INVERHURON, Ontario – April 8, 2002
“Just What Does Warrant Environmental Assessment?”
Volunteer Group To Appear Before Federal Standing Committee
“If the construction of the world’s largest radioactive waste storage facility, holding the most toxic deadly substance known to humans does not warrant a full, independent, environmental assessment (EA), than just what does?”
That’s the question Normand de la Chevrotiere, President of the volunteer community group, the Inverhuron and District Ratepayers’ Association (IDRA), will put before the federal Standing Committee on Environment and Sustainable Development. de la Chevrotiere has been invited to address committee members on the morning of April 16, 2002, in Ottawa (Centre Block, Parliament, Room 253-D) as part of public hearings on Bill C-19, An Act to Amend the Canadian Environmental Assessment Act.
de la Chevrotiere thinks the act as it stands needs “a little tweaking.” He represents 300 households in the hamlet of Inverhuron, Ontario who live next to the Bruce nuclear power complex right on the Lake Huron shoreline. A new above ground storage site for up to 20,000 tonnes of radioactive spent fuel bundles from the Bruce nuclear reactors is under construction at what is called the “Western Waste Management Facility” (WWMF), part of the Bruce complex. Low and medium level nuclear waste from all of the Ontario Power Generation (OPG) nuclear facilities has been incinerated and/or stored at the site for over a decade.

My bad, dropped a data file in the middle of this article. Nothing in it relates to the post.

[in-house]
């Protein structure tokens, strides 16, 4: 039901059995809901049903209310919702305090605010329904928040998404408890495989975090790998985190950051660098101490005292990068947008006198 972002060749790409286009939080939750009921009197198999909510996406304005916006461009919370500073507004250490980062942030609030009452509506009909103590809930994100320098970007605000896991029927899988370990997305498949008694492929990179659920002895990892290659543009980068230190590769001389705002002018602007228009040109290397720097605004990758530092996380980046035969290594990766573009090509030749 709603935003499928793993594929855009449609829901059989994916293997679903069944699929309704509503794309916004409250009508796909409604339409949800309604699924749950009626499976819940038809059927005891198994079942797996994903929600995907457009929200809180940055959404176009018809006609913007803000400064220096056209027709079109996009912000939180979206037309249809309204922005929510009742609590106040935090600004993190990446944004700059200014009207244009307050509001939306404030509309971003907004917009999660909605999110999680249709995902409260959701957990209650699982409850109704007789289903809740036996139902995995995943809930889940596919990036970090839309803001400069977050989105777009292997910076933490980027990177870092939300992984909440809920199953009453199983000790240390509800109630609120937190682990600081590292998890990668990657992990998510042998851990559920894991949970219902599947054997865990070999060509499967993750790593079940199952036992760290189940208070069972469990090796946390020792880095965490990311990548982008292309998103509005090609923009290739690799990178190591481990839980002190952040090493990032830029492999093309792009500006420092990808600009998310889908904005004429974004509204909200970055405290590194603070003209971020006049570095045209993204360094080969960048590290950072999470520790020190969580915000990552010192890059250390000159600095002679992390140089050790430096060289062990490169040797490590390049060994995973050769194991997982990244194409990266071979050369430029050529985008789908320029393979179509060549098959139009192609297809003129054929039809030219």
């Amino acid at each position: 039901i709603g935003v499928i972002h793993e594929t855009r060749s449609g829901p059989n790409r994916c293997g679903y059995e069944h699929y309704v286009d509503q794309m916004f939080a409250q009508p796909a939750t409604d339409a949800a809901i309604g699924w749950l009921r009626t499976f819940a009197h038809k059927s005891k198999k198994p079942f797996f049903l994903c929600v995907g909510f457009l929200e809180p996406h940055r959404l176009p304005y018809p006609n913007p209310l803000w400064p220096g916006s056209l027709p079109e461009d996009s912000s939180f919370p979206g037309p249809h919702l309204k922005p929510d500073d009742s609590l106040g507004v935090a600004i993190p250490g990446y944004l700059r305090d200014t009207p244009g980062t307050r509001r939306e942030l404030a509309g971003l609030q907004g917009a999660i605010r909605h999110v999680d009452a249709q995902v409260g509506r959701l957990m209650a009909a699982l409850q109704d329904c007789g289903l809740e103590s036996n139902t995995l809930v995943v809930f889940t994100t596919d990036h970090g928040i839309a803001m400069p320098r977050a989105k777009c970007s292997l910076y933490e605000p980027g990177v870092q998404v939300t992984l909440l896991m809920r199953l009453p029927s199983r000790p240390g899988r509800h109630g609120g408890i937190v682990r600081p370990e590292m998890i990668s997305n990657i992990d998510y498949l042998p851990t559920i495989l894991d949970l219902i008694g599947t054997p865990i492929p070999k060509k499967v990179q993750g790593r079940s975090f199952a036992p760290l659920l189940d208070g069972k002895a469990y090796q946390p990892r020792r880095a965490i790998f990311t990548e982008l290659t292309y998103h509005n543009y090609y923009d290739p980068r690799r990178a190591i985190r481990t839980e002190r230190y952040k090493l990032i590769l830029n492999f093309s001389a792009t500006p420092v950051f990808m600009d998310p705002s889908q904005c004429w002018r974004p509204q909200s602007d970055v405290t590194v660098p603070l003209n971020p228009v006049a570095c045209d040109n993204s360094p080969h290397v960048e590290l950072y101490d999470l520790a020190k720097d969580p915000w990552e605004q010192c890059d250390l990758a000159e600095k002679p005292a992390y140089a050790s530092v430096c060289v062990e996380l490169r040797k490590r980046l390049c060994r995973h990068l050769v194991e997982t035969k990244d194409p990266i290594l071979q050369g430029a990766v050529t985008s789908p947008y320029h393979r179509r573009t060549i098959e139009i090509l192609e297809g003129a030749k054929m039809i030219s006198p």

“We need an Environmental Assessment as a kind of snapshot of the area as it is now. Ten, twenty, a hundred years from now, we’ll need a baseline against which we can measure environmental change. We have reason to believe existing low and medium level storage areas at the Bruce site are leaking. Let’s find out what’s going on now, before we begin storing the most toxic substance known to humans right on the Lake Huron shore!”
The IDRA has already been to the top three courts in the land to ask for an EA at the WWMF. “We let the courts know that the waste storage system OPG plans to use at the Bruce site may not be suitable for this application,” says de la Chevrotiere. “The design was specific to conditions at the Pickering site. The situation here is very different in many ways and needs to be assessed. Both the federal regulator and OPG’s own consultant said the same thing!”
But the Federal Court and the Federal Court of Appeal ruled against the IDRA, each court saying it was not “an academy of science.” The Supreme Court refused to hear an appeal. So de la Chevrotiere is off to Ottawa to try and persuade the Standing Committee that the Environmental Assessment Act should require projects of such magnitude to undergo an independent EA before they get the green light.
The first of almost 2,000 silos for high level waste storage will likely be put into operation later this year, if the Canadian Nuclear Safety Commission grants OPG a license to operate the facility. That approval seems likely.
“The waste materials they will be storing are deadly for hundreds of years and radioactive and dangerous for tens of thousands of years,” says de la Chevrotiere. “If a storage site for high level nuclear waste doesn’t require a look at environmental and human health factors, then why bother having an Environmental Assessment Act at all?”